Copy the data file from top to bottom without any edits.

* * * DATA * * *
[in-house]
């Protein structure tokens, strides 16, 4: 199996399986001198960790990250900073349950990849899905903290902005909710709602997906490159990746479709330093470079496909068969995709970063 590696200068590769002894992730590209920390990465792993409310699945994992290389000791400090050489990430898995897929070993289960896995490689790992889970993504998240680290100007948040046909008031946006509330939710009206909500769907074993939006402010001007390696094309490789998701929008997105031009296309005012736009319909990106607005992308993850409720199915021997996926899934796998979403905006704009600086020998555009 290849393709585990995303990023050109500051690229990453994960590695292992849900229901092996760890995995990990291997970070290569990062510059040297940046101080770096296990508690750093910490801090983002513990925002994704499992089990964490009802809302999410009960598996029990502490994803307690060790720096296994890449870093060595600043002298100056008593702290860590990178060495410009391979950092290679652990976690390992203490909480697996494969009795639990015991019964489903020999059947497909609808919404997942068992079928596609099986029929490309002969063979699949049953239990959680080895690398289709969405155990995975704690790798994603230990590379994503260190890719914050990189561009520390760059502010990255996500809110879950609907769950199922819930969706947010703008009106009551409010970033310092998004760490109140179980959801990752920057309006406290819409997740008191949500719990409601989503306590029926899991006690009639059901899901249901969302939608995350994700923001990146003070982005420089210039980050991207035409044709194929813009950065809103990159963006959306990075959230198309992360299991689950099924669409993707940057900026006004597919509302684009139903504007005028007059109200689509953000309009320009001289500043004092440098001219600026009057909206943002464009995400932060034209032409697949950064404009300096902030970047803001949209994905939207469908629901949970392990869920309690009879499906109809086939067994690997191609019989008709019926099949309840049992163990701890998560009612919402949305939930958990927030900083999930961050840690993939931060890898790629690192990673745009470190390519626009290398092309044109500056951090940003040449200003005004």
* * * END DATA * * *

[in-house]
């Protein structure tokens, strides 16, 4: 199996399986001198960790990250900073349950990849899905903290902005909710709602997906490159990746479709330093470079496909068969995709970063 590696200068590769002894992730590209920390990465792993409310699945994992290389000791400090050489990430898995897929070993289960896995490689790992889970993504998240680290100007948040046909008031946006509330939710009206909500769907074993939006402010001007390696094309490789998701929008997105031009296309005012736009319909990106607005992308993850409720199915021997996926899934796998979403905006704009600086020998555009 290849393709585990995303990023050109500051690229990453994960590695292992849900229901092996760890995995990990291997970070290569990062510059040297940046101080770096296990508690750093910490801090983002513990925002994704499992089990964490009802809302999410009960598996029990502490994803307690060790720096296994890449870093060595600043002298100056008593702290860590990178060495410009391979950092290679652990976690390992203490909480697996494969009795639990015991019964489903020999059947497909609808919404997942068992079928596609099986029929490309002969063979699949049953239990959680080895690398289709969405155990995975704690790798994603230990590379994503260190890719914050990189561009520390760059502010990255996500809110879950609907769950199922819930969706947010703008009106009551409010970033310092998004760490109140179980959801990752920057309006406290819409997740008191949500719990409601989503306590029926899991006690009639059901899901249901969302939608995350994700923001990146003070982005420089210039980050991207035409044709194929813009950065809103990159963006959306990075959230198309992360299991689950099924669409993707940057900026006004597919509302684009139903504007005028007059109200689509953000309009320009001289500043004092440098001219600026009057909206943002464009995400932060034209032409697949950064404009300096902030970047803001949209994905939207469908629901949970392990869920309690009879499906109809086939067994690997191609019989008709019926099949309840049992163990701890998560009612919402949305939930958990927030900083999930961050840690993939931060890898790629690192990673745009470190390519626009290398092309044109500056951090940003040449200003005004």